NGP VAN Opens Door for a Democratic Community of Innovation

NGP VAN donkeys

New guest author Dave Leichtman (Strategic Advisor for Democratic Campaigns in Microsoft’s Campaign Tech group and Vice-chair for Tech of the Democratic Party of Virginia) explains why last night’s NGP VAN technology rollout is a Big Deal for Democratic politics and activism. Their new/upgraded tools are a part of the Democratic Party’s Project Ivy, which aims to get vital technologies into the hands of campaigners across the country.

Dave’s analysis is spot-on, and you can also check out coverage in the WSJ (“Democrats Take Lesson From Apple’s Playbook”), NGP VAN’s press release and highlights from the announcement.

Last night, NGP VAN moved Democratic political technology into a new phase — one of solidarity and maturity. Long criticized for having somewhat of a monopoly in the space, potentially hampering innovation, NGP VAN’s Next event instead rather proved that there’s still plenty of new ground to be broken. In a space where showcase events like this have often heralded the mundane (or worse yet, vaporware), NGP VAN announced some exciting new products and projects.

Let’s dive into the deeper implications of some of what they announced:

Upgraded Product Suite

The most tangible of their announcements were the least interesting (to me, anyway). A new version of VAN, and a new version of NGP, both products made to look and feel more like each other — definitely a positive step since it’s been 3 years since the companies merged. However, because of the extensive field training people have on both products, NGP VAN is constrained as to how much they can modify the actual user experience and workflow. Expect that to change, but slowly and deliberately.

Innovation Platform

The truly innovative stuff came in the form of the appropriately-named Innovation Platform. They’ve put a lot of work into overhauling their infrastructure, and Relay and Pipeline are the result. Relay efficiently matches data across NGP VAN’s various products, while Pipeline creates a realtime data sync to several of the most-used analytics services — namely Blue Labs, Civis, Clarity, and Catalist. These changes might seem small, but they’re technically challenging, and they’re critically important to the data and analytics folks on campaigns. It was also nice to see NGP VAN unifying logins under ActionID and taking the next step on portability with embeddable forms (what they’re calling ActionTag).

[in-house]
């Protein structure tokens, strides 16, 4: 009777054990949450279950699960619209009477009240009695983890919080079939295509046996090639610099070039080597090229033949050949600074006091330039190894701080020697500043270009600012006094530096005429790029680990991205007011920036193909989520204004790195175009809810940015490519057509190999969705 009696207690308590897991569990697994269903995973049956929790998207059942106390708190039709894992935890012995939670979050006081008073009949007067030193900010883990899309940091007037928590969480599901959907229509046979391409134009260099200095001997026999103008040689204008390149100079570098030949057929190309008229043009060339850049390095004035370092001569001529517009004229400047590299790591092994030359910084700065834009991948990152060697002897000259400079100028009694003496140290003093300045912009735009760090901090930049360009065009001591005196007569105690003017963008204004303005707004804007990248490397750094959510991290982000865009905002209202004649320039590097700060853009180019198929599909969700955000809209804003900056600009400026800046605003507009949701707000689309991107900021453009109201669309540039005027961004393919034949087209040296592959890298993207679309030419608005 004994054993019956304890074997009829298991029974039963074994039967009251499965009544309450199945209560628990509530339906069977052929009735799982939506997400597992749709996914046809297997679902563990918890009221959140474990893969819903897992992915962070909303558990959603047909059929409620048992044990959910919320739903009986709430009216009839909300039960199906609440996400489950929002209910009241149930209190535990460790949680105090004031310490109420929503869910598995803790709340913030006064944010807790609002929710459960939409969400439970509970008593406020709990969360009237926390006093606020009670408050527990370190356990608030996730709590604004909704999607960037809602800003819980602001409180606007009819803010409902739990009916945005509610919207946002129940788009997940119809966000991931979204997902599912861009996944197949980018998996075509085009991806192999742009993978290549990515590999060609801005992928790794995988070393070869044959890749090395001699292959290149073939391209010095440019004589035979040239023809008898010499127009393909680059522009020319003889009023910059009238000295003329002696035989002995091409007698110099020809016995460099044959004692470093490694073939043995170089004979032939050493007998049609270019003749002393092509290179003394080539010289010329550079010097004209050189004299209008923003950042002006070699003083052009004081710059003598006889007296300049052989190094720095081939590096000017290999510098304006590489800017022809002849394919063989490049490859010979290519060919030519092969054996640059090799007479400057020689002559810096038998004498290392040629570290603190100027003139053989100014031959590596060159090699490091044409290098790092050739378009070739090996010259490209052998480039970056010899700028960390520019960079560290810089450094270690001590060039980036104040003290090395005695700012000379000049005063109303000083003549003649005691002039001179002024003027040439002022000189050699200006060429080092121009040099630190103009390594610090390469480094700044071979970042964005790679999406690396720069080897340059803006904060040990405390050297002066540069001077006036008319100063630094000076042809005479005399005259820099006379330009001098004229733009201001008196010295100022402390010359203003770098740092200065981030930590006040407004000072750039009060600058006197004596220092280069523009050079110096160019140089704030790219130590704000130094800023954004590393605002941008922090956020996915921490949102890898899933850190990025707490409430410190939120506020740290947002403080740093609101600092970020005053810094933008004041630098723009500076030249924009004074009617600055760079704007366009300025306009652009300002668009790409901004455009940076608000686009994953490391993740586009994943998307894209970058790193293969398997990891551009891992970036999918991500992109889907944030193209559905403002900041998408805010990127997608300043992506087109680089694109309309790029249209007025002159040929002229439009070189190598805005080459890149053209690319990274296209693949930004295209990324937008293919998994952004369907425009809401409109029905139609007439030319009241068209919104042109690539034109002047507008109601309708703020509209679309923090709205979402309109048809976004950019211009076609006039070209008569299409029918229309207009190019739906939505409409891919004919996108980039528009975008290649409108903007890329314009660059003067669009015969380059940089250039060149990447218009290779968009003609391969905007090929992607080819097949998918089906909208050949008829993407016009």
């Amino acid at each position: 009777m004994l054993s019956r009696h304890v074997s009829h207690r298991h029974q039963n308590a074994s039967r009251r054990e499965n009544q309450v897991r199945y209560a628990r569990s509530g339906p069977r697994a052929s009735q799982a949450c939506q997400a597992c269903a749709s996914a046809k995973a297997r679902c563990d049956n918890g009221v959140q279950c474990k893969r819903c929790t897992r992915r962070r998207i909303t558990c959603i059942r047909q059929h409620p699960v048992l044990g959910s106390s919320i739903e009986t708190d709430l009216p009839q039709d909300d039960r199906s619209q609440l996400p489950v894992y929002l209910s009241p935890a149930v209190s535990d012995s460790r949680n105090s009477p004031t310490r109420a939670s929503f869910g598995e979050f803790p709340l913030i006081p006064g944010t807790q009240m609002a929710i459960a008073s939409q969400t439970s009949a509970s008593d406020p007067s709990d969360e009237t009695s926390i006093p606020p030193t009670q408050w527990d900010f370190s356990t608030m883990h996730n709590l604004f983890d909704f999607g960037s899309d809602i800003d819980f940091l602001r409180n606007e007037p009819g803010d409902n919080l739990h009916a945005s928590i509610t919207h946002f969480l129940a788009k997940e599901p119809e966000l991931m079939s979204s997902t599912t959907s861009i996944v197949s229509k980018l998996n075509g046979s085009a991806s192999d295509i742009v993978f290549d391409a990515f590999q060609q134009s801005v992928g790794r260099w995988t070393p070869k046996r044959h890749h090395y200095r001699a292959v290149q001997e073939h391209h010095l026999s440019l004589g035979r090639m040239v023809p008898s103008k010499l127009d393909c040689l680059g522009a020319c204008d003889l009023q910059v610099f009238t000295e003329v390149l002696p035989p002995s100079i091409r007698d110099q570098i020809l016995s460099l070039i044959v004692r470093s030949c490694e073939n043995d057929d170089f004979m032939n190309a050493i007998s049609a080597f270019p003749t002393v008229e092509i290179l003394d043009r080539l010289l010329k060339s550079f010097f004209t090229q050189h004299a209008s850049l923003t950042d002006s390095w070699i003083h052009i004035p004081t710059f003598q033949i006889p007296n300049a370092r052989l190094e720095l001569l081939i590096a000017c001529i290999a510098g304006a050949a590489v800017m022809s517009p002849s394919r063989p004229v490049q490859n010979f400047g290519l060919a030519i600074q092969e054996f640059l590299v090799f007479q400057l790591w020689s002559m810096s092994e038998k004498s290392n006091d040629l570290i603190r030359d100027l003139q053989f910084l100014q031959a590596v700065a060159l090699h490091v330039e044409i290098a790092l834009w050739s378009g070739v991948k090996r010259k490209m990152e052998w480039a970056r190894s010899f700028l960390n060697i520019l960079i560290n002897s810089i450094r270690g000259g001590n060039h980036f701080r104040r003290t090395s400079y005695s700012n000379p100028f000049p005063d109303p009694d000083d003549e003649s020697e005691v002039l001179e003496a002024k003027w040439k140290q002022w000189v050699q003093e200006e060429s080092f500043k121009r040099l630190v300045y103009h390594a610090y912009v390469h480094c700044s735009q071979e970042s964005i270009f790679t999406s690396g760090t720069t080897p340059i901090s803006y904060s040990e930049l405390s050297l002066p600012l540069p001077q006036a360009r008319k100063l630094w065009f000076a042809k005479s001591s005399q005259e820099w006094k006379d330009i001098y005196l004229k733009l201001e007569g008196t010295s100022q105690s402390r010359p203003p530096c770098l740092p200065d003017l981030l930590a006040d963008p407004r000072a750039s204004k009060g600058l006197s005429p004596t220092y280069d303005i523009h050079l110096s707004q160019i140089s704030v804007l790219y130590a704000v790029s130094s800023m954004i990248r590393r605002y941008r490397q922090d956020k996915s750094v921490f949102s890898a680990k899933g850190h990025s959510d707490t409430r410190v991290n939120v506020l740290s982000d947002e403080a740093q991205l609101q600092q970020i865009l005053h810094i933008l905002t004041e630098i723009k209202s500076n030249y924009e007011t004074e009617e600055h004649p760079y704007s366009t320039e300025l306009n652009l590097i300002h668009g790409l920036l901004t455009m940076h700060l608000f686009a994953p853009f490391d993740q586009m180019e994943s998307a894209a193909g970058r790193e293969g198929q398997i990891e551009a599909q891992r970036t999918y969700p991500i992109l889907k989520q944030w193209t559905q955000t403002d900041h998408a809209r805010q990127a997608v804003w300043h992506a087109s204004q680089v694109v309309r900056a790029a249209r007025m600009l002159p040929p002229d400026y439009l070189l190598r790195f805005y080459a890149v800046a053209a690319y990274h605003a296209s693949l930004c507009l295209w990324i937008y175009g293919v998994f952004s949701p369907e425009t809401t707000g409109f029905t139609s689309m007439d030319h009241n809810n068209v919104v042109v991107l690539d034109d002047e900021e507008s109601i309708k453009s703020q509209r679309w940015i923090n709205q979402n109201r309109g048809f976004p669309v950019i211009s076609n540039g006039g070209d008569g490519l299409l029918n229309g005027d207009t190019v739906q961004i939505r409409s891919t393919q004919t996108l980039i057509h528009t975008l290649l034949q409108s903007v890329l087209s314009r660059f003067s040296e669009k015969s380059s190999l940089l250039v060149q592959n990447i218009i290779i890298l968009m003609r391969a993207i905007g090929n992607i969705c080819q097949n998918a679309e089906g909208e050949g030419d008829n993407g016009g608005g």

APIs: Opportunities for Grassroots Creativity

But to me, that was all either must-haves or behind-the-scenes work. What got me excited was the announcement of NGP VAN’s partnership with the DNC to make all of this open via a set of APIs (available at In conjunction with the ProgressUI library — a set of interface patterns, reusable code snippets, styles, and art — these APIs have the potential to turn every field office into the country into an app-building shop. Got a great idea for how to use your field data? Now you can build the app! If you’ve ever worked in a campaign office, you know how many great ideas pop up and then disappear with a dismissive “it would be great if VAN did that.” Well, now you and your developers can build the app yourselves.

I can’t over-emphasize how important this API is for the Democratic political space. In a world where apps can be built overnight, the greatest thing a company like NGP VAN can do is offer a platform, a hub for innovation. They and the DNC have put the tools in your hands. And now we can’t simply blame NGP VAN for not having all of the greatest ideas because they’ve enabled you and thousands of campaign staff around the country to act on their own innovations. And that’s truly significant. Time will tell just how much of an ecosystem will evolve around this platform, but I have high hopes for it.

Unifying Voter Identity

One other important theme that carried through everything that was announced last night: a unified view of voters, volunteers, and donors. I personally probably exist in several hundred client databases within NGP VAN’s vast data store. But I’m the same person every time, and my vital info and contact history are the same, regardless of which campaign collected them. Recognizing that fact is a crucial step toward “what’s next” in how Democrats conduct their ground game. NGP VAN’s Relay matching backed by its PersonDB central database will be a great step forward, especially for the analytics crowd.

actionCenter: Seeds of a Hub for Online Democratic Activity?

Lastly, I want to pick up on what many seasoned organizers dismiss as a wingding, and that’s NGP VAN’s actionCenter (“an online office where supporters can leverage their existing relationships to take meaningful action on behalf of the causes they support”). While not new — several campaigns have used various forms of it even last year — when you consider the new shift toward a unified view of a person, actionCenter gets a lot more exciting. Super-volunteers have often longed for a central activity hub for finding and organizing campaign activities. While it’s all still very scattered, there’s a seed there of something bigger, something like a centralized hub for online democratic activity.

A Good Night for Democrats

To wrap up, let me say that last night was a good night to be a Democratic campaigner. NGP VAN and the DNC have made a huge leap forward with campaign technology. And once these products and projects all become available this fall, it’s sure to push the entire movement forward dramatically.

Written by
Dave Leichtman
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